With this I had to be content. The darkness which succeeded to that strange light seemed more terrible than ever. We all stumbled as we turned to go away, dazzled by it, and stricken dumb, though some kept saying that it was a trick, and some murmured exclamations with voices full of terror. The sound of the crowd breaking up was like a regiment marching—all the world had been there. I was thankful, however, that neither my mother nor my wife had seen anything; and though they were anxious to know why I was so serious, I succeeded fortunately in keeping the secret from them.
M. de Clairon did not appear till late, and then he confessed to me he could make nothing of it. ’If it is a trick (as of course it must be), it has been most cleverly done,’ he said; and admitted that he was baffled altogether. For my part, I was not surprised. Had it been the Sisters of the hospital, as M. le Cure thought, would they have let the opportunity pass of preaching a sermon to us, and recommending their doctrines? Not so; here there were no doctrines, nothing but that pregnant phrase, la vraie signification de la vie. This made a more deep impression upon me than anything else. The Holy Mother herself (whom I wish to speak of with profound respect), and the saints, and the forgiveness of sins, would have all been there had it been the Sisters, or even M. le Cure. This, though I had myself suggested an imposture, made it very unlikely to my quiet thoughts. But if not an imposture, what could it be supposed to be?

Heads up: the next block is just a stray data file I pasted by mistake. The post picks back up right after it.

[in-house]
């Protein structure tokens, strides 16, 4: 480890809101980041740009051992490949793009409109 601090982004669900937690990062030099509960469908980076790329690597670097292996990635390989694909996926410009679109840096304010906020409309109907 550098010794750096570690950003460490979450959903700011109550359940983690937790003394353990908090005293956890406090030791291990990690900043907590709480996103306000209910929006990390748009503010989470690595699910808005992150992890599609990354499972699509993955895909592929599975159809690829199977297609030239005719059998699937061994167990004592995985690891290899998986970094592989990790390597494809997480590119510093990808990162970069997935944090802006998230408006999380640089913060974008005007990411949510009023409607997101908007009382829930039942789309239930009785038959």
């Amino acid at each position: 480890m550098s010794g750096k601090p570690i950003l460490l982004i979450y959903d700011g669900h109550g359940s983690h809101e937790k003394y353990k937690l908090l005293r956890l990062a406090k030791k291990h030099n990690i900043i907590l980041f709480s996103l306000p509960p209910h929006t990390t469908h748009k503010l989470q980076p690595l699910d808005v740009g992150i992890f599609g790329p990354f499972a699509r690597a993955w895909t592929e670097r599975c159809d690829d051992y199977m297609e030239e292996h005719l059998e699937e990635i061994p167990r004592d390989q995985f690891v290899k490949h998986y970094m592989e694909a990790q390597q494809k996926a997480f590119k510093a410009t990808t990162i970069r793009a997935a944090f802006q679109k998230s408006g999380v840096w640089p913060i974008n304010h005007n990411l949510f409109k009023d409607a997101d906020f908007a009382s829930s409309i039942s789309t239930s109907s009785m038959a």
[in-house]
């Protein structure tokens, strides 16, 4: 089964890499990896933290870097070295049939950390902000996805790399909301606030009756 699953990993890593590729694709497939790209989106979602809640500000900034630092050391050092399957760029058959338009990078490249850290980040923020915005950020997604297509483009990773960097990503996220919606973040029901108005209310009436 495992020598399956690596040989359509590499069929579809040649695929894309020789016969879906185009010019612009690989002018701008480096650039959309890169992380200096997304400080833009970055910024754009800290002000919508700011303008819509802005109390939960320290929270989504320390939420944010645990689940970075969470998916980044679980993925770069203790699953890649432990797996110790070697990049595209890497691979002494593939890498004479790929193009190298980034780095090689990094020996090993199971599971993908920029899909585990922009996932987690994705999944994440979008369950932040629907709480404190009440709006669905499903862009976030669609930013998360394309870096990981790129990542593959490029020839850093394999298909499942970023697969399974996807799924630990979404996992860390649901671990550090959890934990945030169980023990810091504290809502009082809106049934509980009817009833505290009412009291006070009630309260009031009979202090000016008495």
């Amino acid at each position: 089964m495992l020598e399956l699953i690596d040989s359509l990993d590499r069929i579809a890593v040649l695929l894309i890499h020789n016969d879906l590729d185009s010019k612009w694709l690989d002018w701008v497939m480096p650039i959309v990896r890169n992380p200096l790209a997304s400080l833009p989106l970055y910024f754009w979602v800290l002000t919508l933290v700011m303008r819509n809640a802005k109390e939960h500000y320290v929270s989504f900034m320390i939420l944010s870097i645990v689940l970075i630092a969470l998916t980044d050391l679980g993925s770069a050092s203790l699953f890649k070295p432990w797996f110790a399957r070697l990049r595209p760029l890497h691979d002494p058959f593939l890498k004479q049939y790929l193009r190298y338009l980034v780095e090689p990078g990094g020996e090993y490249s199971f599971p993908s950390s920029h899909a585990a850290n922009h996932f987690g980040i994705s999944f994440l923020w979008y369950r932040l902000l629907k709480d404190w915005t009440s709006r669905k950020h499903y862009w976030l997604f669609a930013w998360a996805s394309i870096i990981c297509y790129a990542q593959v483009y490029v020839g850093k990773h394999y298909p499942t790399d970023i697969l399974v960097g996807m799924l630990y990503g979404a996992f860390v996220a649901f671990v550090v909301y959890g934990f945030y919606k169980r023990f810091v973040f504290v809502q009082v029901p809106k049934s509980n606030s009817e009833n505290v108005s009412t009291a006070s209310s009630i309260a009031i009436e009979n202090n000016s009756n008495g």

EXPULSION OF THE INHABITANTS.
I will not attempt to give any detailed account of the state of the town during this evening. For myself I was utterly worn out, and went to rest as soon as M. de Clairon left me, having satisfied, as well as I could, the questions of the women. Even in the intensest excitement weary nature will claim her dues. I slept. I can even remember the grateful sense of being able to put all anxieties and perplexities aside for the moment, as I went to sleep. I felt the drowsiness gain upon me, and I was glad. To forget was of itself a happiness. I woke up, however, intensely awake, and in perfect possession of all my faculties, while it was yet dark; and at once got up and began to dress. The moment of hesitation which generally follows waking—the little interval of thought in which one turns over perhaps that which is past, perhaps that which is to come—found no place within me. I got up without a moment’s pause, like one who has been called to go on a journey; nor did it surprise me at all to see my wife moving about, taking a cloak from her wardrobe, and putting up linen in a bag. She was already fully dressed; but she asked no questions of me any more than I did of her. We were in haste, though we said nothing. When I had dressed, I looked round me to see if I had forgotten anything, as one does when one leaves a place. I saw my